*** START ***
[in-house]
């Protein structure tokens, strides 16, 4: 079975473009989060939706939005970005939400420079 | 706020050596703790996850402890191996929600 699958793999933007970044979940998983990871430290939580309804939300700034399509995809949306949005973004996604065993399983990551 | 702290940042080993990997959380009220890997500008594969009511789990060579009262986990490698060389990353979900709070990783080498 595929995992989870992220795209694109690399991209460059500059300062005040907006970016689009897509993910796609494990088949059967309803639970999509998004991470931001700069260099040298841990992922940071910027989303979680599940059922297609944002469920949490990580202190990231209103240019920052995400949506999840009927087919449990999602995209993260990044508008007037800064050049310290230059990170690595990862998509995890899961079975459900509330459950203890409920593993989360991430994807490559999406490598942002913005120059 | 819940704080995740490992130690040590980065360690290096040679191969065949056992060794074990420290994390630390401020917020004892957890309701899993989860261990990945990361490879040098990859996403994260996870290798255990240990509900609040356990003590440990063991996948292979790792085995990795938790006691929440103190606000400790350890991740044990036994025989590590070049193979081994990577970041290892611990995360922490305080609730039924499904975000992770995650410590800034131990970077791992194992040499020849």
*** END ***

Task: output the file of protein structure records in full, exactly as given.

[in-house]
């Protein structure tokens, strides 16, 4: 079975473009989060939706939005970005939400420079 | 706020050596703790996850402890191996929600 699958793999933007970044979940998983990871430290939580309804939300700034399509995809949306949005973004996604065993399983990551 | 702290940042080993990997959380009220890997500008594969009511789990060579009262986990490698060389990353979900709070990783080498 595929995992989870992220795209694109690399991209460059500059300062005040907006970016689009897509993910796609494990088949059967309803639970999509998004991470931001700069260099040298841990992922940071910027989303979680599940059922297609944002469920949490990580202190990231209103240019920052995400949506999840009927087919449990999602995209993260990044508008007037800064050049310290230059990170690595990862998509995890899961079975459900509330459950203890409920593993989360991430994807490559999406490598942002913005120059 | 819940704080995740490992130690040590980065360690290096040679191969065949056992060794074990420290994390630390401020917020004892957890309701899993989860261990990945990361490879040098990859996403994260996870290798255990240990509900609040356990003590440990063991996948292979790792085995990795938790006691929440103190606000400790350890991740044990036994025989590590070049193979081994990577970041290892611990995360922490305080609730039924499904975000992770995650410590800034131990970077791992194992040499020849």